RSHS Depot Email List
Everyone has one or more favorite railroads. For this railfan, the Lehigh Valley Railroad and its fascinating story have long held my interest. My grandparents had built a home in 1955 about one hundred feet west of the Lehigh Valley’s junction with the New York Central (Tonawanda Jct.) and their back yard butted up against the right of way. Thus my early association with the "Route of the Black Diamond".
The Lehigh was a late comer to the already crowded New York to Buffalo venue. Founded in the anthracite coal territory of eastern Pennsylvania, the Lehigh Valley early on assumed an important place among eastern railroads. "Black Diamonds", coal, fueled the industrial economy of the late 19th Century. With an outlet to New York tidewater in place, the railroad looked west to secure a position in the growing business to the Great Lakes and Midwest. Buffalo, NY was the logical point of contact since it had become one of the greatest railroad and Lakes shipping ports of the country. The trade to Canada was also growing, and Buffalo and Niagara Falls served as important gateway cities on the route.
In 1892, the railroad opened it’s own line extension from Geneva, NY to Buffalo. Among all the competing trunk lines, the LVRR was the last to arrive, and had the dubious honor of being the longest in terms of route mileage. To accommodate the flood of coal to Buffalo, the railroad constructed a massive coal storage facility in Cheektowaga, just east of Buffalo. This kept the Lehigh’s waterfront terminal at Tift Farm free from congestion. The line prospered, and only three years later, the railroad organized the Depew & Tonawanda Railroad to build a line from Depew to the New York Central’s Batavia to Tonawanda Canandaigua branch. Joining the NYC at Tonawanda Jct., the Lehigh Valley then shared trackage with the Central for the remainder of it’s journey to Niagara Falls and Suspension Bridge where it interchanged with the Canadian roads.
The Depew & Tonawanda was built to bypass Buffalo itself, and served to expedite Canadian freight traffic, shaving valuable time off the merchandise traffic that was becoming very important to the railroad. Previous to the bypass, the railroad’s standard practice had been to interchange freight traffic with NYC at Batavia, NY. From Batavia, the Central’s Canandaigua branch was used to route traffic west to Tonawanda and then north to Suspension Bridge for interchange. No doubt the opening of the Lehigh’s own route hastened the slow decline of the Central’s trackage and it assumed a beloved status as a bucolic branch line known to railfans as the "Peanut Line". The 10.5 mile Lehigh Valley route opened on November 15, 1896, and quickly assumed an important role as a short cut for international tonnage as well as a direct route to Niagara Falls for the Lehigh’s booming passenger and tourist train business.
Built to very high standards, the D&T did indeed live up to its design as a short cut route. Its double track route followed an almost straight line for its entire distance, curving west to join the Central at a location that became known as Tonawanda Jct. The railroad was built on high embankment for much of its distance, minimizing grade crossings. Bridges were of heavy construction, and included several thru deck girder bridges for the highway overpasses at Niagara Falls Boulevard, Millersport Highway, Sheridan Drive and Main Street in Williamsville. At Ellicott Creek in Tonawanda, a nicely proportioned truss bridge carried the railroad high above the sometimes flood prone waterway. (You can still see the bridge location and the associated crossing "hump" at Ellicott Creek Road.) A Lehigh standard wood framed control tower was built at Tonawanda Jct. Automatic semaphore block signals were still in use at Tonawanda Jct. in the late 1950’s, even though the connecting NYC line had been abandoned and the tower long gone. The trackage was still double track well into the 1960’s and freight traffic seemed to hold up almost to the end of the Lehigh Valley. Crossovers here were controlled by a ground level switch shanty, which still stands as of this writing. The Williamsville depot was built to a company standard wooden station plan, similar to many of the neat Victorian era wood depots that once stood along the mainline through the Finger Lakes area.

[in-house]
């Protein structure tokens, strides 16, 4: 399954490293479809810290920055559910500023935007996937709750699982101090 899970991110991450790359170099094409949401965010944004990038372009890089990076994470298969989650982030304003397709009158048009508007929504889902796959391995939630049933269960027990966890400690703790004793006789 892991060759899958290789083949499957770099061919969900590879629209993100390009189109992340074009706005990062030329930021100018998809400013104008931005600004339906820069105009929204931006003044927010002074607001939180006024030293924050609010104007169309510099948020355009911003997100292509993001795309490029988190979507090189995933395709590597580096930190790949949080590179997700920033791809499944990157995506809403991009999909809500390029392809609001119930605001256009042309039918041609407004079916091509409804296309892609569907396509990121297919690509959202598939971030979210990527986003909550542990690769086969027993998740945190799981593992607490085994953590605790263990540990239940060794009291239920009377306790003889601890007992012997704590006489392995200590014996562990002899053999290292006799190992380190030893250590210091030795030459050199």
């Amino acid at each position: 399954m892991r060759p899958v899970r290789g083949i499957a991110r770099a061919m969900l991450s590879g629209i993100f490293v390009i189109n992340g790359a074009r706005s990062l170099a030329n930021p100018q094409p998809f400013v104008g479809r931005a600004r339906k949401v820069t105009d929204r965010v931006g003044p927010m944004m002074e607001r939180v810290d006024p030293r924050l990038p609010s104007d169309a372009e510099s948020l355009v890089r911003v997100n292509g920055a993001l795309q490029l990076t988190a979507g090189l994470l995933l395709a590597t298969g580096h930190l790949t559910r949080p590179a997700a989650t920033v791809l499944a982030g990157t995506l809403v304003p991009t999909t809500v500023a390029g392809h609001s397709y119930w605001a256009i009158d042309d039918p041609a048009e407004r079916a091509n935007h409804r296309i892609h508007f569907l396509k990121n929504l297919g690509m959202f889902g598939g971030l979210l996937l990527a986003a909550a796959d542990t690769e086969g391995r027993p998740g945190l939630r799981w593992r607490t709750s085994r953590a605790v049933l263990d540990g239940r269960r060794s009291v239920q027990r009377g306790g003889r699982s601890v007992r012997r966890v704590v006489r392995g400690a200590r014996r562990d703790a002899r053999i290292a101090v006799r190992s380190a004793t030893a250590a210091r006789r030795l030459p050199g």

As the sole surviving wood frame LVRR station in Western New York, Williamsville today has been restored on the exterior and remains in it’s original location off South Long St. With the formation of Conrail, the Lehigh Valley trackage became the first to go. A walking / biking trail in the village has been constructed for a short distance on the old abandoned right of way. No more does the Valley’s great Wyoming steam locomotives charge past the Williamsville depot with a long line of boxcars in tow. No more do the colorful Cornell red F unit diesels or the Alco road units in the "Snowbird" paint scheme rock past my childhood backyard vantage point near Tonawanda Jct. But no matter. Take a short walk on the Lehigh Heritage trail next to the Williamsville depot and listen carefully for the ghost train whistles of the Lehigh Valley Railroad.
Williamsville, NY on the now abandoned Lehigh Valley Railroad. October 4, 1998.
Photo by John Dahl
Back to Great Railroad Stations Index
This page was last updated Thursday, December 06, 2001
©2001 Jim Dent - Page created by
RSHS Depot Email List Homepage space graciously provided by Trainweb.com
All content contained herein is the sole property of its owner/creator,
and may not be used without express permission of that owner.